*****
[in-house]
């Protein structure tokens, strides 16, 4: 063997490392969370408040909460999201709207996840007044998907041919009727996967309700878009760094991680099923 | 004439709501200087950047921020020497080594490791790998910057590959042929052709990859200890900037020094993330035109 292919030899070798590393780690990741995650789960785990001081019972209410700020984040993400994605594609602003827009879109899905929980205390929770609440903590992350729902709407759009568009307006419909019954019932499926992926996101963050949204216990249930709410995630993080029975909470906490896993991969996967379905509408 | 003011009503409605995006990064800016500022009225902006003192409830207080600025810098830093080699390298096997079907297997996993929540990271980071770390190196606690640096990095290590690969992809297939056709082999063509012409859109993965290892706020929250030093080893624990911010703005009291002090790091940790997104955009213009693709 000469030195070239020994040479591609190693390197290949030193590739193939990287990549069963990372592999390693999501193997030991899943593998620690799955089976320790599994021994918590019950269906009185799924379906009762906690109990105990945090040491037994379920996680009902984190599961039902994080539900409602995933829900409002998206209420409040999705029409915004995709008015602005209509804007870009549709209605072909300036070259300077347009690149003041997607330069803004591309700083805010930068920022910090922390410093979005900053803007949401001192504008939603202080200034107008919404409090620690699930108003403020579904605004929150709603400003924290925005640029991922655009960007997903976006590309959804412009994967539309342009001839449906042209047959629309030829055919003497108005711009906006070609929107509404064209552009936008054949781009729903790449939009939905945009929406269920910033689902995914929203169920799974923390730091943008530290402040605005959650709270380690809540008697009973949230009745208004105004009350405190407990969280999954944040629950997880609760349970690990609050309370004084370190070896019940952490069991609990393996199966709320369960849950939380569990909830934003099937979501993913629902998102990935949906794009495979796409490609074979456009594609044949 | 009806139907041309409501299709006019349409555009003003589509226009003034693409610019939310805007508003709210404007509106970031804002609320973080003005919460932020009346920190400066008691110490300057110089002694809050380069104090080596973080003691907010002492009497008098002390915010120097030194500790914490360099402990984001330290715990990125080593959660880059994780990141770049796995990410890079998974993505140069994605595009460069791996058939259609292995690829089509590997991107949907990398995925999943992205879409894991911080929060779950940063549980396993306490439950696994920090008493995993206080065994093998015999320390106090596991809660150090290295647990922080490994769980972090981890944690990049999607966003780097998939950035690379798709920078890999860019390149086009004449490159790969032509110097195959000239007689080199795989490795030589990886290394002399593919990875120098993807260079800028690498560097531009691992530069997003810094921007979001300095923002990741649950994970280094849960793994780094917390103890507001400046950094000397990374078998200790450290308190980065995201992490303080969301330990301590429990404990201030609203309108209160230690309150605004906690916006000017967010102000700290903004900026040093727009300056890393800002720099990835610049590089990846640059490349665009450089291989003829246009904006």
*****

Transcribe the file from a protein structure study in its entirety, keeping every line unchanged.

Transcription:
[in-house]
């Protein structure tokens, strides 16, 4: 063997490392969370408040909460999201709207996840007044998907041919009727996967309700878009760094991680099923 | 004439709501200087950047921020020497080594490791790998910057590959042929052709990859200890900037020094993330035109 292919030899070798590393780690990741995650789960785990001081019972209410700020984040993400994605594609602003827009879109899905929980205390929770609440903590992350729902709407759009568009307006419909019954019932499926992926996101963050949204216990249930709410995630993080029975909470906490896993991969996967379905509408 | 003011009503409605995006990064800016500022009225902006003192409830207080600025810098830093080699390298096997079907297997996993929540990271980071770390190196606690640096990095290590690969992809297939056709082999063509012409859109993965290892706020929250030093080893624990911010703005009291002090790091940790997104955009213009693709 000469030195070239020994040479591609190693390197290949030193590739193939990287990549069963990372592999390693999501193997030991899943593998620690799955089976320790599994021994918590019950269906009185799924379906009762906690109990105990945090040491037994379920996680009902984190599961039902994080539900409602995933829900409002998206209420409040999705029409915004995709008015602005209509804007870009549709209605072909300036070259300077347009690149003041997607330069803004591309700083805010930068920022910090922390410093979005900053803007949401001192504008939603202080200034107008919404409090620690699930108003403020579904605004929150709603400003924290925005640029991922655009960007997903976006590309959804412009994967539309342009001839449906042209047959629309030829055919003497108005711009906006070609929107509404064209552009936008054949781009729903790449939009939905945009929406269920910033689902995914929203169920799974923390730091943008530290402040605005959650709270380690809540008697009973949230009745208004105004009350405190407990969280999954944040629950997880609760349970690990609050309370004084370190070896019940952490069991609990393996199966709320369960849950939380569990909830934003099937979501993913629902998102990935949906794009495979796409490609074979456009594609044949 | 009806139907041309409501299709006019349409555009003003589509226009003034693409610019939310805007508003709210404007509106970031804002609320973080003005919460932020009346920190400066008691110490300057110089002694809050380069104090080596973080003691907010002492009497008098002390915010120097030194500790914490360099402990984001330290715990990125080593959660880059994780990141770049796995990410890079998974993505140069994605595009460069791996058939259609292995690829089509590997991107949907990398995925999943992205879409894991911080929060779950940063549980396993306490439950696994920090008493995993206080065994093998015999320390106090596991809660150090290295647990922080490994769980972090981890944690990049999607966003780097998939950035690379798709920078890999860019390149086009004449490159790969032509110097195959000239007689080199795989490795030589990886290394002399593919990875120098993807260079800028690498560097531009691992530069997003810094921007979001300095923002990741649950994970280094849960793994780094917390103890507001400046950094000397990374078998200790450290308190980065995201992490303080969301330990301590429990404990201030609203309108209160230690309150605004906690916006000017967010102000700290903004900026040093727009300056890393800002720099990835610049590089990846640059490349665009450089291989003829246009904006």